While most Canadians want the U.S.-Canadian border to stay firmly shut for the foreseeable future, one town in northern British Columbia is hoping it will get permission to form a pandemic bubble with its Alaskan neighbour.
Stewart, B.C., a 400-person border town sitting just east of Alaska’s panhandle, wants to bubble with Hyder, Alaska, which is home to about 80 people, according to CBC News. Stewart acts as a service hub providing essential goods like food and fuel to the people living in Hyder, which isn’t connected to the rest of Alaska by road.
According to Stewart’s mayor, Gina McKay, the ongoing U.S.-Canada border closure, which came into effect on March 21, has hit the small Alaskan community hard.
Businesses in Stewart voiced support for Hyder early on, with several offering to deliver goods right to the border, McKay told CBC in March.
“While we are technically two countries and two communities, we really are one,” McKay said.
Now, the communities are asking the U.S. and Canadian governments to exempt them from the border closure, which has no end in sight.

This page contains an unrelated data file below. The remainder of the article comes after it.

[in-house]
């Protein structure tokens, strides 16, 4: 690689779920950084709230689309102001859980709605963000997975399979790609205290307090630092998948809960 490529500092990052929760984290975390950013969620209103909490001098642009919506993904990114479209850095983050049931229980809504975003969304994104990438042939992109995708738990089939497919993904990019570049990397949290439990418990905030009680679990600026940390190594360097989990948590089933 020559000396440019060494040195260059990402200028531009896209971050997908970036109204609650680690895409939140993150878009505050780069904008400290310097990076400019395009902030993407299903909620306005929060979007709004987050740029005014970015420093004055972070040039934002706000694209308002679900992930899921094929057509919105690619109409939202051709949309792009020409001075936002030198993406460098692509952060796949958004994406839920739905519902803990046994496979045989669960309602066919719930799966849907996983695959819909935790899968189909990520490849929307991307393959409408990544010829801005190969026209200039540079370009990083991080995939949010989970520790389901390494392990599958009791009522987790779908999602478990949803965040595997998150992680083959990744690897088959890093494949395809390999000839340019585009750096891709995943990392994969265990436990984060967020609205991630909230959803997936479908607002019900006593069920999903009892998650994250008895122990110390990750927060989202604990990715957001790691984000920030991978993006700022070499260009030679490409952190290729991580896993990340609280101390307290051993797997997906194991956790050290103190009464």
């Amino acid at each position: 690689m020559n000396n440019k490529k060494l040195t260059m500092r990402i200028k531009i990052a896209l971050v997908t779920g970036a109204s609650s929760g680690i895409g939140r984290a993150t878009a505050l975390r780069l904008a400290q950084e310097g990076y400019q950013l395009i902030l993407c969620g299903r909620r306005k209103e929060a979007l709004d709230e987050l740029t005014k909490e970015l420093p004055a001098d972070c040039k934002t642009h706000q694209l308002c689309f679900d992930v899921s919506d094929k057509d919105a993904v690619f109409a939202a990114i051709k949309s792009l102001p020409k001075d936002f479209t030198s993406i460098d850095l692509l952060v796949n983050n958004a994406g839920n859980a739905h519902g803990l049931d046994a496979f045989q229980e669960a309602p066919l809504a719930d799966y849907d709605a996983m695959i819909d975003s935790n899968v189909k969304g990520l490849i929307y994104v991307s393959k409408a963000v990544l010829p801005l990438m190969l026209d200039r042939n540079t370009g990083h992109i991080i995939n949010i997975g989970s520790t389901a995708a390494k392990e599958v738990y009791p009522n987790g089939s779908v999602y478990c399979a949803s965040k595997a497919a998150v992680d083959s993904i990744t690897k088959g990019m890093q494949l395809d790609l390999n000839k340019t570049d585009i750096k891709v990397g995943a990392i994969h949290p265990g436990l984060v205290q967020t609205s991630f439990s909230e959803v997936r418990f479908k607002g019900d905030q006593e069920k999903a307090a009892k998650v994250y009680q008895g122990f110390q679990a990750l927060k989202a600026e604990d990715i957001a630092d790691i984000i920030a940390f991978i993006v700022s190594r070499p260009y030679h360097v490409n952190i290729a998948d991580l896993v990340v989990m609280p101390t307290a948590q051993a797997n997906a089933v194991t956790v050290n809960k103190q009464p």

Neither community has reported any cases of COVID-19, so they’re hoping the region will be designated an “integrated trans-border community,” the Globe and Mail reported. That would allow residents to cross the border freely and avoid the two-week quarantine period that is mandatory for all people entering Canada.
A spokesperson for the Canadian Border Services Agency told the Globe that asymptomatic people who cross the border for reasons essential to day-to-day life—travelling to purchase medication and groceries, for example—are permitted to enter Canada, but did not comment on Stewart’s bubble bid. The Ministry of Public Safety told the newspapers that decisions to close Canada’s border “weren’t taken lightly.”
B.C.’s top doctor, Dr. Bonnie Henry, voiced support for the cross-border bubble, but said it’s ultimately up to the federal government to decide how to proceed, according to news reports.
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